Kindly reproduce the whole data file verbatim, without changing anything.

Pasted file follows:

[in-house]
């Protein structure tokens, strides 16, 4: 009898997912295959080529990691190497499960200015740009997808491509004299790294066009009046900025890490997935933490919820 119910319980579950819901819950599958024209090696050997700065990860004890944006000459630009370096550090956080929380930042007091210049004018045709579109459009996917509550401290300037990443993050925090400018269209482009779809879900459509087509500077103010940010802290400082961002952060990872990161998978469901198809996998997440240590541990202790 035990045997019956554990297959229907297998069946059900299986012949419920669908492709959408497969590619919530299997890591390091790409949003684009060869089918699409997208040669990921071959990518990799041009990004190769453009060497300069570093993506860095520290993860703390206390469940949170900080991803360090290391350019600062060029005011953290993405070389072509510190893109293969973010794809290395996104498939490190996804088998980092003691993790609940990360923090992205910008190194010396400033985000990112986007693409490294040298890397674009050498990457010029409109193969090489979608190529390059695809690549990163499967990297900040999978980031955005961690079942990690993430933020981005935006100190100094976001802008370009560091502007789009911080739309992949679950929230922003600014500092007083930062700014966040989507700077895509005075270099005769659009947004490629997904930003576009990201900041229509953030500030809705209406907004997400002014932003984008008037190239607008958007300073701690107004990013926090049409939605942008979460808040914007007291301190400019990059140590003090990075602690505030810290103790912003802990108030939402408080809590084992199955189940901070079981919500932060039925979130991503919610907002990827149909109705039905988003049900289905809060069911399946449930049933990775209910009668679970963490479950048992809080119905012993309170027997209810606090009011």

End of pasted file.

[in-house]
């Protein structure tokens, strides 16, 4: 009898997912295959080529990691190497499960200015740009997808491509004299790294066009009046900025890490997935933490919820 119910319980579950819901819950599958024209090696050997700065990860004890944006000459630009370096550090956080929380930042007091210049004018045709579109459009996917509550401290300037990443993050925090400018269209482009779809879900459509087509500077103010940010802290400082961002952060990872990161998978469901198809996998997440240590541990202790 035990045997019956554990297959229907297998069946059900299986012949419920669908492709959408497969590619919530299997890591390091790409949003684009060869089918699409997208040669990921071959990518990799041009990004190769453009060497300069570093993506860095520290993860703390206390469940949170900080991803360090290391350019600062060029005011953290993405070389072509510190893109293969973010794809290395996104498939490190996804088998980092003691993790609940990360923090992205910008190194010396400033985000990112986007693409490294040298890397674009050498990457010029409109193969090489979608190529390059695809690549990163499967990297900040999978980031955005961690079942990690993430933020981005935006100190100094976001802008370009560091502007789009911080739309992949679950929230922003600014500092007083930062700014966040989507700077895509005075270099005769659009947004490629997904930003576009990201900041229509953030500030809705209406907004997400002014932003984008008037190239607008958007300073701690107004990013926090049409939605942008979460808040914007007291301190400019990059140590003090990075602690505030810290103790912003802990108030939402408080809590084992199955189940901070079981919500932060039925979130991503919610907002990827149909109705039905988003049900289905809060069911399946449930049933990775209910009668679970963490479950048992809080119905012993309170027997209810606090009011």